06/27/2014 06:51 pm ET Updated Dec 06, 2017

The Man Who Ignited WWI Has A Nephew Who's Still Alive (And Other Crazy Great War Facts)

A hundred years ago on June 28, a young man named Gavrilo Princip fired at Archduke Franz Ferdinand of Austria and his wife Sophie during their visit to Sarajevo. The assassination and ensuing instability precipitated what would become the Great War, the brutal conflict that would kill millions of people from all corners of the world.

That the death of the Archduke in a distant corner of Europe could end up throwing the entire global order into chaos is just one of the innumerable baffling aspects of World War I. As the globe marks the centennial of the conflict, The WorldPost presents a roundup of some of the crazier facts that will change the way that you think about the Great War.

1. The Man Who Assassinated The Archduke Has A Nephew Who's Still Alive.

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In this Feb. 4, 2014 photo, Gavrilo Princip's nephew Nikola Princip, 79, left, and his grandson Novak Princip, 16, read inscriptions on the walls of a Serbian Orthodox Chapel located in St. Mark Cemetery in Sarajevo, Bosnia. AP Photo/Amel Emric)

When Gavrilo Princip carried out the assassination that would spark the Great War he was just over 19 years old. While we may think of the WWI era as a long distant memory, we're close enough to it that Princip's nephew is actually still alive. Nikola Princip, 81, lives in Sarajevo and as the Associated Press reports, he still pays tribute to his controversial uncle.

2. After Shooting The Archduke, Princip Was Captured But Not Given The Death Penalty.

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The men accused of the assassination of Archduke Franz Ferdinand and his wife are conducted into the court room. ( Hulton Archive/Getty Images)

Despite the severity of his crime, Princip was actually spared the death penalty due to his young age. As Britain's The Telegraph describes, the 19-year-old Serbian was less than 30 days shy of Hapsburg's age limit for the death penalty. This is not to say he got off lightly, as he faced harsh treatment while incarcerated and would eventually die of tuberculosis a few years later while still in prison.

3. British Forces Suffered 60,000 Casualties On A Single Day In 1916.

Poppies in the valley of the Somme, France. (Gettystock)

Remembered as one of the most terrible episodes of the war, the Battle of the Somme threw endless lines of men into the thresher during a months-long war of attrition. However, it was the first day of this assault that would prove the costliest. As the BBC notes, when British forces led a failed attempt to take German machine gun positions they were cut down en masse by live fire. By the end of the day, some 60,000 casualties were reported, with around 20,000 killed.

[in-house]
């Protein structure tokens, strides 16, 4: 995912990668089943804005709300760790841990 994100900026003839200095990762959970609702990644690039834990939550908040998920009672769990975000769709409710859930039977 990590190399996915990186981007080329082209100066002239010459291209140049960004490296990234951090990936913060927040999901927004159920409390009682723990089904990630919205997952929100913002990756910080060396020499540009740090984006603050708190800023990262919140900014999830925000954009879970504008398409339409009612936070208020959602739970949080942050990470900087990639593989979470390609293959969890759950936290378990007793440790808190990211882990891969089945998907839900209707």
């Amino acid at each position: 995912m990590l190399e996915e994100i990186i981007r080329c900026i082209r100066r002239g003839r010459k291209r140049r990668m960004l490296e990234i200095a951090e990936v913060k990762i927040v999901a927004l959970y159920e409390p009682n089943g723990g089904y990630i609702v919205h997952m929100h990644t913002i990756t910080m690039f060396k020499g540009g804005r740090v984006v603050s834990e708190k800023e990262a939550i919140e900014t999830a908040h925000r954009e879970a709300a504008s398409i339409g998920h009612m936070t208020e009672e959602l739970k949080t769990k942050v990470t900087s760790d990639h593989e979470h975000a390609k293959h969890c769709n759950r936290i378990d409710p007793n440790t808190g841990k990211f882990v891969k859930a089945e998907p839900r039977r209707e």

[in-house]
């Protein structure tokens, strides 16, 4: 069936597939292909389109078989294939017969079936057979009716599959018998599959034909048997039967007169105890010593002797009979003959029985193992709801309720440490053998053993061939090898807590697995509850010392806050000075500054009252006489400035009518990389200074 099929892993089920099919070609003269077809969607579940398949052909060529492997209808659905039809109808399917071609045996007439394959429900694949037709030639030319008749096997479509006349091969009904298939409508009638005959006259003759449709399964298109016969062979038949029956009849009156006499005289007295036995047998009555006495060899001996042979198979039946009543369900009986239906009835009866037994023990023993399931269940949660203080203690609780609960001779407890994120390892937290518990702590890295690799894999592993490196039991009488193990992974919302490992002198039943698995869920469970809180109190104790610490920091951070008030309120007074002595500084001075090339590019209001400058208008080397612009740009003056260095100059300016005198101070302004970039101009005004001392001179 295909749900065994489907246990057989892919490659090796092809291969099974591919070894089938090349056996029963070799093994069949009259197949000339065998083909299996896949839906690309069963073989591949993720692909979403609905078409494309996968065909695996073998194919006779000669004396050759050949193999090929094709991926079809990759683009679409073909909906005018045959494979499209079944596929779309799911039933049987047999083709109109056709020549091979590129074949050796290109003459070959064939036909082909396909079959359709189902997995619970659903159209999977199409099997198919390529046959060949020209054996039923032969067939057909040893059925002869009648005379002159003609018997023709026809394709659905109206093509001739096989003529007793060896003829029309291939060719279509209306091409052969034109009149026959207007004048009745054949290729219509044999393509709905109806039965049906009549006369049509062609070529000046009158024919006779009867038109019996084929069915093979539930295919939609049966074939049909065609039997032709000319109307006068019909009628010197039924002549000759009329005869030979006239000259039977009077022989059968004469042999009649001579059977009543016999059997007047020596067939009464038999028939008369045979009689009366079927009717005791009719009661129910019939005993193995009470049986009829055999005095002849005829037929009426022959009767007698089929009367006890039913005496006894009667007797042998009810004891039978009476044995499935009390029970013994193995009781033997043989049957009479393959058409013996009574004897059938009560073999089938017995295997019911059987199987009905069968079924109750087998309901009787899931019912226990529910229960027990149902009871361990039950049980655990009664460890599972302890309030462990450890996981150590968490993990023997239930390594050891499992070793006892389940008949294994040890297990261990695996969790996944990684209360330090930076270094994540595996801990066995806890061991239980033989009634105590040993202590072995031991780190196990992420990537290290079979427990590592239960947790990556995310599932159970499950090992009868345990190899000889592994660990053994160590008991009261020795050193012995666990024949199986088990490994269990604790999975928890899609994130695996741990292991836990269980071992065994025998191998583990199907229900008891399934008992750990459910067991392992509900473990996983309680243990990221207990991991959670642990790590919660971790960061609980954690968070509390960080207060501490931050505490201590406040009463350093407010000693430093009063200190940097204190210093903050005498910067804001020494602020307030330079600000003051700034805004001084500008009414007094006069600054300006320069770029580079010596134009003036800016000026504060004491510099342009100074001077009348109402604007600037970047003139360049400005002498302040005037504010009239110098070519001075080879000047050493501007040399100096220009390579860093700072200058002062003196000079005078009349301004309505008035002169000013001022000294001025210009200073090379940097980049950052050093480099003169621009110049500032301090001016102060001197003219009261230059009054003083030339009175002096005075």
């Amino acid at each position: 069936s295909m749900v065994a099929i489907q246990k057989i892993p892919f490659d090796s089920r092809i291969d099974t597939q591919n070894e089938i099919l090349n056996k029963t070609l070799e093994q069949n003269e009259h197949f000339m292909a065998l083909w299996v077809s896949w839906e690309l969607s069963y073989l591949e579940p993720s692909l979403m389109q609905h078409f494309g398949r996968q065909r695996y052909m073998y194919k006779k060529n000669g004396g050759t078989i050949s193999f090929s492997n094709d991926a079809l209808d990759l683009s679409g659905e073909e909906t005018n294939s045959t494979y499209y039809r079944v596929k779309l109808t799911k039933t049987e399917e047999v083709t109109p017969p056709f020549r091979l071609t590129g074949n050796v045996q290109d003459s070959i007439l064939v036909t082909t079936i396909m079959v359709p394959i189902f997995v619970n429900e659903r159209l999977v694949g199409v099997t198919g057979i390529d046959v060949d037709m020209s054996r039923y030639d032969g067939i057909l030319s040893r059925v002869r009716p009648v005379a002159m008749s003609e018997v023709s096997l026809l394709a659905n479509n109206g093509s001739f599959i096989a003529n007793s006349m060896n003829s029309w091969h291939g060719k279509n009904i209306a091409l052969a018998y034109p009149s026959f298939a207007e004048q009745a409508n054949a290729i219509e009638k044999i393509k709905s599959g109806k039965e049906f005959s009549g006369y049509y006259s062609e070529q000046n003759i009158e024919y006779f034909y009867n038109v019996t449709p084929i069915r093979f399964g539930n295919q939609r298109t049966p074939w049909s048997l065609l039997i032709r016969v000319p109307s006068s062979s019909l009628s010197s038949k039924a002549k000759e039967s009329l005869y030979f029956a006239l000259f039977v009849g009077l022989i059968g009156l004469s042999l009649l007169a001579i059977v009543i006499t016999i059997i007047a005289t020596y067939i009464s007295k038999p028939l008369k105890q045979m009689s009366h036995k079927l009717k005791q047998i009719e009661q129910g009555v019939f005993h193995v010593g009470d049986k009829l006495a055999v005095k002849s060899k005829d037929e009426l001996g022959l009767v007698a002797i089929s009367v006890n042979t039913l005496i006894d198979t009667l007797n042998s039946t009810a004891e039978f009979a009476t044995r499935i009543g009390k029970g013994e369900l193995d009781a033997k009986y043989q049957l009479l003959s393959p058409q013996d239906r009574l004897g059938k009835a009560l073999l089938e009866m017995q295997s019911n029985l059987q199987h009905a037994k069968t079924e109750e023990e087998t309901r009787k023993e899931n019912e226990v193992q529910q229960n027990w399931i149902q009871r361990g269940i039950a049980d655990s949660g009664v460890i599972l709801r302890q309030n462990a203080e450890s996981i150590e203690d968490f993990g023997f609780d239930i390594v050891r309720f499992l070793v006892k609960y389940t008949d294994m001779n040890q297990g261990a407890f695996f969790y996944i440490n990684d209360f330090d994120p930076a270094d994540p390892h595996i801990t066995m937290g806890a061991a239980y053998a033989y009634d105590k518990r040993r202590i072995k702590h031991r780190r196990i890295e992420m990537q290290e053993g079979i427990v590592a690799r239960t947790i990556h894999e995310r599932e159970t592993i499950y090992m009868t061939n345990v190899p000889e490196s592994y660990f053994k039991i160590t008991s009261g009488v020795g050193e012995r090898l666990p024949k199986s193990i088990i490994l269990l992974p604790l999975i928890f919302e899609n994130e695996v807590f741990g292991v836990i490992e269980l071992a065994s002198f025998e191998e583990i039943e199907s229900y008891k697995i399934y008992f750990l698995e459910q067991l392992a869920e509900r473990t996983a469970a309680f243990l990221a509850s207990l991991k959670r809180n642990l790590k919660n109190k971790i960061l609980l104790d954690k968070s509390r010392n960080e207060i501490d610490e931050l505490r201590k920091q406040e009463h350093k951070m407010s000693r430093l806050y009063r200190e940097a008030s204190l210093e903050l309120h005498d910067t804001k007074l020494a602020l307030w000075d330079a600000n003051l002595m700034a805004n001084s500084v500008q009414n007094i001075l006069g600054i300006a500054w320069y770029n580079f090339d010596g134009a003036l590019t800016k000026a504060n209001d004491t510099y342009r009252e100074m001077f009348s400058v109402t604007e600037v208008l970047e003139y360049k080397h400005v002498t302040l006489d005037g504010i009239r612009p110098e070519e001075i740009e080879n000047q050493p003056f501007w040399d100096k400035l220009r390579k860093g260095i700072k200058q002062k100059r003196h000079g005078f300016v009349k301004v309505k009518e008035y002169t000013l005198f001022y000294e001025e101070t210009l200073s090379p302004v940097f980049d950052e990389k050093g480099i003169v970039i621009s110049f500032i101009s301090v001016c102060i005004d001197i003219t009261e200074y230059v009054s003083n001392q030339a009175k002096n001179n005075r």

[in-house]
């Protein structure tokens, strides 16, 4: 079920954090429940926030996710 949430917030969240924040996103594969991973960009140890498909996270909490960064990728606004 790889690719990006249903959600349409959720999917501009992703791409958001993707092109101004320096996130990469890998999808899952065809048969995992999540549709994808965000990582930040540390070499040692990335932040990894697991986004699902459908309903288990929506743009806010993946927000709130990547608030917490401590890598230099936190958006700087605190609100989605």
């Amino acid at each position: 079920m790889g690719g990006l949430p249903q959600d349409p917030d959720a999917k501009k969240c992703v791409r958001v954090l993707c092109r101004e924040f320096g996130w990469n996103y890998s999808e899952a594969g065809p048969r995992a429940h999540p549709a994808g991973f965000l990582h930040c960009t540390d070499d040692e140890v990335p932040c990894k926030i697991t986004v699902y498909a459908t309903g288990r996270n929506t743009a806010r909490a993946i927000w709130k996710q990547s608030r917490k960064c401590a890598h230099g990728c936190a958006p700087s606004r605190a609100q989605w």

4. Millions Of Animals Fought And Died In The War.

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Soldiers mounted on horseback in the desert during World War One, in Egypt, circa 1916. (Hulton Archive/Getty Images).

The war did not just bring man into conflict with man but consumed all manner of beast as well. Dog, horses, camels, birds and other animals were part of the war effort, to a devastating result. As The Atlantic explains, some estimate around 8 million horses may have died in World War I.

5. More People Died In The Flu Pandemic That Followed The War Than In All The Fighting.

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Seattle police wearing protective masks during the influenza pandemic of 1918-19, in which 20 million people died.(Gettystock)

Researchers estimate that the Spanish flu of 1918 killed up to 50 million people and made 20 to 40 percent of the world population ill. This astronomical figure highlights just how pernicious the flu was, and how rapid its spread. Some people who felt fine in the morning were dead by the end of the day.

7. Dogs Played A Big Role In Warfare.

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Dog trainer Major Richardson leaves Charing Cross Station with his bloodhounds, to assist the British Red Cross in locating wounded soldiers on the battlefields of World War I, 18th April 1914. (Topical Press Agency/Hulton Archive/Getty Images)

Dogs served several functions during the Great War, from carrying messages along precarious battle lines to bringing medical assistance to the wounded. As the BBC explains, recently uncovered reports reveal that up to 20,000 dogs were trained for front-line duties and a War Dog School of Instruction was created for training.

8. France (Almost) Built A Second Paris.

A Frenchman cuts frozen ice with an ice-saw on the river Seine, Paris, during severe winter frosts in February 1917. (Photo by Topical Press Agency/Getty Images)

Before drones, intricate radar systems and digital mapping devices, militaries relied on sight to carry out air strikes. French military planners therefore decided to create a fake Paris north of the real city to confuse the German pilots flying over the country. The French committed wholeheartedly, recreating the city's most famous quartiers. However, the dummy version of the French capital never came to fruition. The German air raids came to an end before the fake was finished.